So I kept looking and loved this one that described the method and thought process beautifully and clearly – cook poppy seeds with a minimal amount of water, grind, cook again with honey and sugar.

Okay, so first I have to find the poppy seeds. So off I go to Amazon. And the first review right off the start informs me that real bakers look for unwashed poppy seeds for a richer, nuttier flavor and a better texture. Well, okay. So off I go looking at the unwashed poppy seeds and their reviews. And then things started to get weird. There was some division, but also some overlap, between the bakers and the people making poppy seed tea. And some of the people making the poppy seed tea seemed more interested in the color of their tea than the flavor, but others loved the flavor. Erm… And then I got to the ones talking about how ‘effective’ their tea and/or baked goods were. And there was the one who assured people that the reviewer really could tell that these poppy seeds were unwashed because there was plant material included as well. Ummm… I object! Because if I’m baking and there’s plant material, don’t I then need to wash the poppy seeds? But it wasn’t all double entendre and drug references, because there were still people staunchly championing the unwashed seeds while listing their preferred baked good and their baking credentials. But then I got to the one that was all, “I just made the best batch of muffins ever. Now I’m off to take a nap.” And I just. Now I have no idea whether kolaches is actually a baked good or just a wink and nod drug reference in the land of amazon reviews. So I still haven’t what to buy for making a large quantity, but I picked up half a pound of what are definitely washed seeds at a spice shop in the Italian Market.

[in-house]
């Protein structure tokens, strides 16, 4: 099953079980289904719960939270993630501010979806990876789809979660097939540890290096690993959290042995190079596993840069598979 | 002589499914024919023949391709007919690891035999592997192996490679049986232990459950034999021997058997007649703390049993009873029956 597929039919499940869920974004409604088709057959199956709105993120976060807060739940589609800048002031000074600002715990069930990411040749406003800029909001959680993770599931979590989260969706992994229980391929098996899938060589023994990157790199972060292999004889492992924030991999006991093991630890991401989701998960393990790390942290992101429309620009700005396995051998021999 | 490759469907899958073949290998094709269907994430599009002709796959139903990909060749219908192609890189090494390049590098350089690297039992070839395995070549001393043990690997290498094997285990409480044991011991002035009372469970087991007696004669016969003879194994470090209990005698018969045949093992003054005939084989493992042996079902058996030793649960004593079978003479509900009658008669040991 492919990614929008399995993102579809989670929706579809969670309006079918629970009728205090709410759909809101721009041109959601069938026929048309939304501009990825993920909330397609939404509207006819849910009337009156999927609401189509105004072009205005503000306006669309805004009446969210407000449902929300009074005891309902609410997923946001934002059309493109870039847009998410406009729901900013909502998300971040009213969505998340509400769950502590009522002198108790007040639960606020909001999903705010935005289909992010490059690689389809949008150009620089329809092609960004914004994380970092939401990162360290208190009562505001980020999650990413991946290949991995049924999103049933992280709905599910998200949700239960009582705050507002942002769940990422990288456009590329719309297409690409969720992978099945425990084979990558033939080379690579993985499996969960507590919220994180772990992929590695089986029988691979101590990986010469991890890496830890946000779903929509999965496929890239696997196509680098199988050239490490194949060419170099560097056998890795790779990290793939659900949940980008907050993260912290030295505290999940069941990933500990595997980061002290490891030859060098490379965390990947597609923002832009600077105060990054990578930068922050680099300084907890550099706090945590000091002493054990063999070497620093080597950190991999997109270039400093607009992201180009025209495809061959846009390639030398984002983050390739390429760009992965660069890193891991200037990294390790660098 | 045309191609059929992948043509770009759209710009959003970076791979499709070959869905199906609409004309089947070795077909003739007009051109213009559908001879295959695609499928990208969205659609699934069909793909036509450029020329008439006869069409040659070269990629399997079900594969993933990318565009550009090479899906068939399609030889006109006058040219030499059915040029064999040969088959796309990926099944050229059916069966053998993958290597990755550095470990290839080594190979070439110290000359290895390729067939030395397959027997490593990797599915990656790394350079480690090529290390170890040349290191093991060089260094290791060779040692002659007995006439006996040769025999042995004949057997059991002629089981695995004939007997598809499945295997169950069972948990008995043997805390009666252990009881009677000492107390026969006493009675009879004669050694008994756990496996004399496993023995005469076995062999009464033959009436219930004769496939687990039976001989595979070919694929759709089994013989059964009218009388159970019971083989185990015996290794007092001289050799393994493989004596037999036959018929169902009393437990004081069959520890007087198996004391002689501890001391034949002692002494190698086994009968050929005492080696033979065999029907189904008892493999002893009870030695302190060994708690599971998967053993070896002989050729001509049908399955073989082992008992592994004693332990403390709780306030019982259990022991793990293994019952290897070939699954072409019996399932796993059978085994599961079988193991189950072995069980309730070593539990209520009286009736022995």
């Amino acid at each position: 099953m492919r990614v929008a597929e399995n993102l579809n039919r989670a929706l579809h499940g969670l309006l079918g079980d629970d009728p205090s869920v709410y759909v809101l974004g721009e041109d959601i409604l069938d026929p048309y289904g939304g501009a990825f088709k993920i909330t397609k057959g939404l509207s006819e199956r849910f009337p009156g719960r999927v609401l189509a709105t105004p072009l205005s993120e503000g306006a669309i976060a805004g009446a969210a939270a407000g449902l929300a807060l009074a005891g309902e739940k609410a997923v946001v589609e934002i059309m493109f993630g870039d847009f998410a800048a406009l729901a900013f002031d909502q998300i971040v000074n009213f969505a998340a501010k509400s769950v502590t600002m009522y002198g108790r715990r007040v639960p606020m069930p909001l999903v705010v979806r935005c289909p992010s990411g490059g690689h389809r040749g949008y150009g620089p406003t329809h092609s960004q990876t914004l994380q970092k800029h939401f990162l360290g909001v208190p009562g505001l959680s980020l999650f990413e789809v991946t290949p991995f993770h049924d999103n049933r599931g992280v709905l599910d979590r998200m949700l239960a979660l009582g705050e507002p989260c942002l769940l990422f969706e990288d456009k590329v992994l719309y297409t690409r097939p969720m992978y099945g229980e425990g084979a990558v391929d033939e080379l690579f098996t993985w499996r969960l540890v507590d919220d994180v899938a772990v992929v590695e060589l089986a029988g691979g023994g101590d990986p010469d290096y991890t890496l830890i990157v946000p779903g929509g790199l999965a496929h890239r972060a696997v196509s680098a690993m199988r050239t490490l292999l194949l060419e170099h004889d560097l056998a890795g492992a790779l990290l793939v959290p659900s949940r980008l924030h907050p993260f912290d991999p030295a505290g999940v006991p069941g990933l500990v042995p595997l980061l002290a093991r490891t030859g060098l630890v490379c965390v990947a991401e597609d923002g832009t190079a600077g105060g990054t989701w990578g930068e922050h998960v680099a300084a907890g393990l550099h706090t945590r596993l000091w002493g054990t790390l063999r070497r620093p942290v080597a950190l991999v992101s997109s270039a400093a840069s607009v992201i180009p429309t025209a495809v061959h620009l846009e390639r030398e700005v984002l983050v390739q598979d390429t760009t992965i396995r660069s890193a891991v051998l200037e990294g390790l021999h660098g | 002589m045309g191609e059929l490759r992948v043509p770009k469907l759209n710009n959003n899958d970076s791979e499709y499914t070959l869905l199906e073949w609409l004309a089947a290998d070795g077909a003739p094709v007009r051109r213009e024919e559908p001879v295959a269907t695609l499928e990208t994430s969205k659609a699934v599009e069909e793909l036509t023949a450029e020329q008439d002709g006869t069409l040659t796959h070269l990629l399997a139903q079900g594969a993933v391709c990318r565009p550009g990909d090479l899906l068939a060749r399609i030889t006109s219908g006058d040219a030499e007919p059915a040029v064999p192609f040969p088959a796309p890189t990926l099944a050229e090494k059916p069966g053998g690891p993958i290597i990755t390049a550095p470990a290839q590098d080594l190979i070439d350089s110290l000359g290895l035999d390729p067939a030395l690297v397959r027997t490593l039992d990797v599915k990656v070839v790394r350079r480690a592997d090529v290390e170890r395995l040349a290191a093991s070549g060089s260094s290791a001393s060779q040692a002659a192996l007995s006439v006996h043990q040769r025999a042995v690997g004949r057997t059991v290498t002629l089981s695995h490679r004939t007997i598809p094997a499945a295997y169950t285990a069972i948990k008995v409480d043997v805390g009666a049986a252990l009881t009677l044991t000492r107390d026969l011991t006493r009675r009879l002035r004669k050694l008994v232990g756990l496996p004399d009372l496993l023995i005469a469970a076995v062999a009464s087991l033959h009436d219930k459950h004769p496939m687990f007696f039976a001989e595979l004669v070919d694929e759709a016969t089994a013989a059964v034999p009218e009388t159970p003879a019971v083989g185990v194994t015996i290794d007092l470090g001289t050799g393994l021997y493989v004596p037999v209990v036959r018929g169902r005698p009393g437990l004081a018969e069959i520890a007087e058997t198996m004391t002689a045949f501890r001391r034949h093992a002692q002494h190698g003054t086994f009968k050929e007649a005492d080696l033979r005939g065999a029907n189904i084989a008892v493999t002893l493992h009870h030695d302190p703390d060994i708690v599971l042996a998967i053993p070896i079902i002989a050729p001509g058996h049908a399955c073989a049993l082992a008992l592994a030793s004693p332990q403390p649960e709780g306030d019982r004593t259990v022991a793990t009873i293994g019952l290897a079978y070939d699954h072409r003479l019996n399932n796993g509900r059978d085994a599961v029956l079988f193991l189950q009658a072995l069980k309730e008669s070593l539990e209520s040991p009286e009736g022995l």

So poppy seeds and water in a small saucepan. Check. Going well. The poppy seeds take on moisture, darken, and swell.

Grind the poppy seeds… doesn’t go so well. I put some in my mortal and grind it with the pestle… and it goes okay, but every time any utensil touches the poppy seeds there’s mess left behind. And so after a few desultry grinding attempts I figure I might as well see if I might like the consistency of it not ground all that much. So I put it all back in the saucepan and add the honey. And then add more honey because honey was more common that sugar back in the day. And then panic! Because the honey just liquifies and everything becomes sloshy. And cooking it more doesn’t make it any drier. And what if I really needed sugar to get a good paste because of how honey is like an invert sugar? Eh, whatever – let’s refrigerate what I have and see how it moves tomorrow. Plus I’m going to add nuts to it.

And the paste is fascinating! I used a fork to move it and it’s sort of a non-Newtonian liquid. Woo!

Okay, so crust. Filling. Assembly!

I got a friend with skills and a marble rolling pin to help with the first set of rolling out (I’m hoping I can use my pasta roller when I’m on my own). I rough guessed a size that’s smaller than pop tarts. My goal is to find a size that stretches my supplies while still being large enough to not get grabbed by the handful. One or two should be an intuitively obvious portion size. These ended up about 4″ x 3″ (and I think I could go a smidge smaller and have them about the size of poker cards).